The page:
This piece is special in it integration of various points of the emotional spectrum. Unlike some other pieces in my repertoire, the Scherzo-Tarantella brings out my still (thankfully) youthful energy to the maximum, with no need to suppress it. This piece highlights the difficulty of control, in regard to technique. However, by working on this control, I gain ability to structure the masterpiece and hopefully pass on to the audience the great love that it brings out in me.
Post-Show Reflection: my favorite moments were being backstage with my fellow performers, and then walking out onto the stage and looking at the warm, accepting audience. Of course, the performance itself was the best experience. I was shaking, my hands were cold, my heart was beating irregularly…the nervous aspect coalesced with the excited. When I started to play, my mind was in technique, but after about 12 seconds my heart overcame and joined the music.
Music has the power to affect others.
Well there is a story behind this piece. In January, a good friend and I put together a memorial benefit concert at our school for the victims and families of the Sandy Hook Elementary School tragedy, Each piece was put in the program for a specific reason. We chose this piece because in Judaism, a Kaddish is the prayer for the dead. The idea we had in mind was that some things are beyond verbal description, so through music we could reflect and reach out to the Sandy Hook families, and faith or no faith, we wanted this piece to honor the students and teachers who were lost that day.
It has a very vocal or cantor-like quality. When I play it, I feel like I am solemnly pacing through a morphing, impressionistic atmosphere. This piece was written originally for voice and piano. Since the cello, in my opinion, is the closest string instrument to the human voice, it’s pretty cool that you can sing this piece without words. My teacher says that I should imagine that I am a Jewish cantor singing this prayer. I guess the hard part about playing this piece is making it have the same natural rise and fall of the human voice – just making it sound authentic and knowing the pacing you want to take before playing it.
Post-Show Reflection: It was great t meet all of these new, amazingly talented people, and realize how we all seem to know a lot of the same people. The rehearsals got rid of a lot of my anxiety before the show. When I walked onto the stage, the thought wasn’t to panic, but instead to just let go.
Music can speak as a language of its own, and draws out an emotional response.
The last two chords of the piece always confuse people. They often start clapping when the first chord is played because they think it is the end of the piece. In fact, the last chord often doesn’t get the chance to be heard. A friend of mine suggested that if audiences start clapping after the first chord, instead of bowing, I should wait until people stop clapping and play the last chord.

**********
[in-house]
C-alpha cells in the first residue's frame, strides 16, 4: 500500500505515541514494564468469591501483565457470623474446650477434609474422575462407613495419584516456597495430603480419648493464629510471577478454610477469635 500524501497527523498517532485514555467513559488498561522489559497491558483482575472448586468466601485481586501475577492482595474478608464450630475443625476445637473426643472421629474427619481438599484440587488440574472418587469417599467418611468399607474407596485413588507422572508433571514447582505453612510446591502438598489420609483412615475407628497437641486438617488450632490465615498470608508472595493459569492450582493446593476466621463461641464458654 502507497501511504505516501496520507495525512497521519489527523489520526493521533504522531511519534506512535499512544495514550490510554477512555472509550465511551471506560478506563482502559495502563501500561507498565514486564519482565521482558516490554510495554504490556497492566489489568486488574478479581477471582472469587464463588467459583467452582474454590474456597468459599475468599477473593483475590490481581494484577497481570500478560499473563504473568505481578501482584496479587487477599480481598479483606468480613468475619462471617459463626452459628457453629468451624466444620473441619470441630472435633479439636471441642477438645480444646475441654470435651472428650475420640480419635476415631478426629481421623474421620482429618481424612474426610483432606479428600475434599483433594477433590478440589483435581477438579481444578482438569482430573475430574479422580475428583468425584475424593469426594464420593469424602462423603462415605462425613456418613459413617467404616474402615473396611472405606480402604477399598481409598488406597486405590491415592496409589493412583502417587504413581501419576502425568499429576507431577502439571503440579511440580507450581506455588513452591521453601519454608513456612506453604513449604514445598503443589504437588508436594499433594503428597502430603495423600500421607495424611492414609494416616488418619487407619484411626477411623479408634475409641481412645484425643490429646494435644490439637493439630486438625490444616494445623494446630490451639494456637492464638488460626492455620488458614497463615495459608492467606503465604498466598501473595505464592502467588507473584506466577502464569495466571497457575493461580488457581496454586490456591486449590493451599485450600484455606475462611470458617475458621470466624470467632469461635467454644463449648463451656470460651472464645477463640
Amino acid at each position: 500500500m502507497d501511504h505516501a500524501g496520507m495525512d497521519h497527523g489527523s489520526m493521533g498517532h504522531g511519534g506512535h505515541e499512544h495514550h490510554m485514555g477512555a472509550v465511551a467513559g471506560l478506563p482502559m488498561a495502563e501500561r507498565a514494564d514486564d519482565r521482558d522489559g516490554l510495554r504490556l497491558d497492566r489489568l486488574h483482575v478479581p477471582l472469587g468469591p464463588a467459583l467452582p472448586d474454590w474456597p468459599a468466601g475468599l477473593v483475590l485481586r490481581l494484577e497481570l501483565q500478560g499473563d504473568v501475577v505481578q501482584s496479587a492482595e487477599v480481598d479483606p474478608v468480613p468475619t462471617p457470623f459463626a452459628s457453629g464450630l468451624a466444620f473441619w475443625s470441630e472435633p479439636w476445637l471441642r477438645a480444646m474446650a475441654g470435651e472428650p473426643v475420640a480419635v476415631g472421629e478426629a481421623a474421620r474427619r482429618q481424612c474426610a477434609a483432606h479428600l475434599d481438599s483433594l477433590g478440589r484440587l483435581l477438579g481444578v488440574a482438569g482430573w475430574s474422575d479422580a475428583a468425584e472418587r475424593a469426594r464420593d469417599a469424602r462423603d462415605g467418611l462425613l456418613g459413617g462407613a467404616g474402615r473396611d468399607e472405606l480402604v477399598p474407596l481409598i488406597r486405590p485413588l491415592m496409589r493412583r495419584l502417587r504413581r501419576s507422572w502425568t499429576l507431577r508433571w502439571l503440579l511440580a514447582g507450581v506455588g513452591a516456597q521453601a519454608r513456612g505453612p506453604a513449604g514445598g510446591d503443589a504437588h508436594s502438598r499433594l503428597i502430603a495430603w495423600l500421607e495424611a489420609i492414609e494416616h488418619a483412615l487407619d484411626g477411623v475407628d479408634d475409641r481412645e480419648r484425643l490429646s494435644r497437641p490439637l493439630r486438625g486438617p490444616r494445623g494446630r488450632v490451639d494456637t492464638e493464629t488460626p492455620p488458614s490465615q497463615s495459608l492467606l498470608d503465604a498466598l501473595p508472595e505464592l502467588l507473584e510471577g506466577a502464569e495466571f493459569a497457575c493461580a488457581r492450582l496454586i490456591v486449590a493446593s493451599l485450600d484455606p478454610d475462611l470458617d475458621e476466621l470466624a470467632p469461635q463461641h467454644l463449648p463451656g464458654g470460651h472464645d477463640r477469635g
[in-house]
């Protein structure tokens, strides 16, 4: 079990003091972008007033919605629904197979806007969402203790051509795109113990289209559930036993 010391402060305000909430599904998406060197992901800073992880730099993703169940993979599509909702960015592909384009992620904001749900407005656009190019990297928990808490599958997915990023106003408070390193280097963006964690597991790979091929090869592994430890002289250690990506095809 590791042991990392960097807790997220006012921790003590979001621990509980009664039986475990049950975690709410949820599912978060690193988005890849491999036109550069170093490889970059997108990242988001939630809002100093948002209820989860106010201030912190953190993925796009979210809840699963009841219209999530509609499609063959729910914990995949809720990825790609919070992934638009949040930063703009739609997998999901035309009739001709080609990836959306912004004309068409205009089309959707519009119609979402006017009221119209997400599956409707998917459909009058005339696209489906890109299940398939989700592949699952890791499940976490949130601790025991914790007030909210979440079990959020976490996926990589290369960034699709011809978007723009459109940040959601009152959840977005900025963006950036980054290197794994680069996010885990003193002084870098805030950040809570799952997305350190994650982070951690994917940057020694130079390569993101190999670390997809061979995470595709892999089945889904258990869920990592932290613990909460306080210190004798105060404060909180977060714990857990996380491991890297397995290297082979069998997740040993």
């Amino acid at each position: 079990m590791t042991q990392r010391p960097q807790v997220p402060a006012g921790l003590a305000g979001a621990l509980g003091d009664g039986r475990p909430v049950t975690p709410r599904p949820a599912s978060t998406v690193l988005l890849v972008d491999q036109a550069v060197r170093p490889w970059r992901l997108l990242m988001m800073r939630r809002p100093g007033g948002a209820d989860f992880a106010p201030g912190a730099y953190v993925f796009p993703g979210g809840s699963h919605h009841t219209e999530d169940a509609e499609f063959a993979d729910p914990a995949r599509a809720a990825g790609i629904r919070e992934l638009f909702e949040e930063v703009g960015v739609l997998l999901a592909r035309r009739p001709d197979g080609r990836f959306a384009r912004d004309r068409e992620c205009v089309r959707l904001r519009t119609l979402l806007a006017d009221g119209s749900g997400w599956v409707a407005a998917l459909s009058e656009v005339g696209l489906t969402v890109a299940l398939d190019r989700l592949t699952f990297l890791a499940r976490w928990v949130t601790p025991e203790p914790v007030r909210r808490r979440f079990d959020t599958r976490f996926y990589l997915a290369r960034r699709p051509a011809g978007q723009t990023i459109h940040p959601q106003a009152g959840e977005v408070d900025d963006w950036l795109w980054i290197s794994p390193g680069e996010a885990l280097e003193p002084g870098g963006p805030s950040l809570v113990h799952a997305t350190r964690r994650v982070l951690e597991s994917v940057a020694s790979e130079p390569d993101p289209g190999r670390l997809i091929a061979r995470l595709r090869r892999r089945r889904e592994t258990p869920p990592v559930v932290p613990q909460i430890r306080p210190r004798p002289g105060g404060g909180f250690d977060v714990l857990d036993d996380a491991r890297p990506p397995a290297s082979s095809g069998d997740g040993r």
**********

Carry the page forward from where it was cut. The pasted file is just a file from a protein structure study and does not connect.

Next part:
When I play this piece, I imagine a guitarist accompanying a singer singing the melody. I found it challenging to make the melody sing on the guitar, while making the accompaniment interesting at the same time. When I tried to listen to the melody, the accompaniment became too boring. When I tried to make the accompaniment interesting, the melody was not singing anymore.
Post-Show Reflection: My favorite memory was the pizza party! I loved how the staff members were so nice and supportive of us all the time. Also, it was nice to meet everyone for the first time. The performance itself was very relaxing. The audience was amazingly cheerful, and I really enjoyed performing for them.
I believe that music has the power to describe things that words cannot.
Post-Show Reflection: I loved taking the quiz for my on-air interview! I learned some hilarious new things about the food preferences of famous pianists, and even though I only answered one of the three questions correctly, it still was a hoot. For the show, I thought I would be anxious to perform, but I was having too much fun to feel nervous.
Music is a universal language – something everyone can understand. It’s something that can connect people, help us to put aside our differences, and come together. I believe music has the power to change the world.
Luther Warren, 17, violin
In me, this music awakes images of the vase, rolling Czech countryside. Although I’ve never visited the Czech Republic, these images are vivid and tangible. This piece was written immediately following the death of Smetana’s daughter. As a result it conveys and enormous amount of grief, suffering, and poignancy. This is the mist important aspect to communicate to the audience.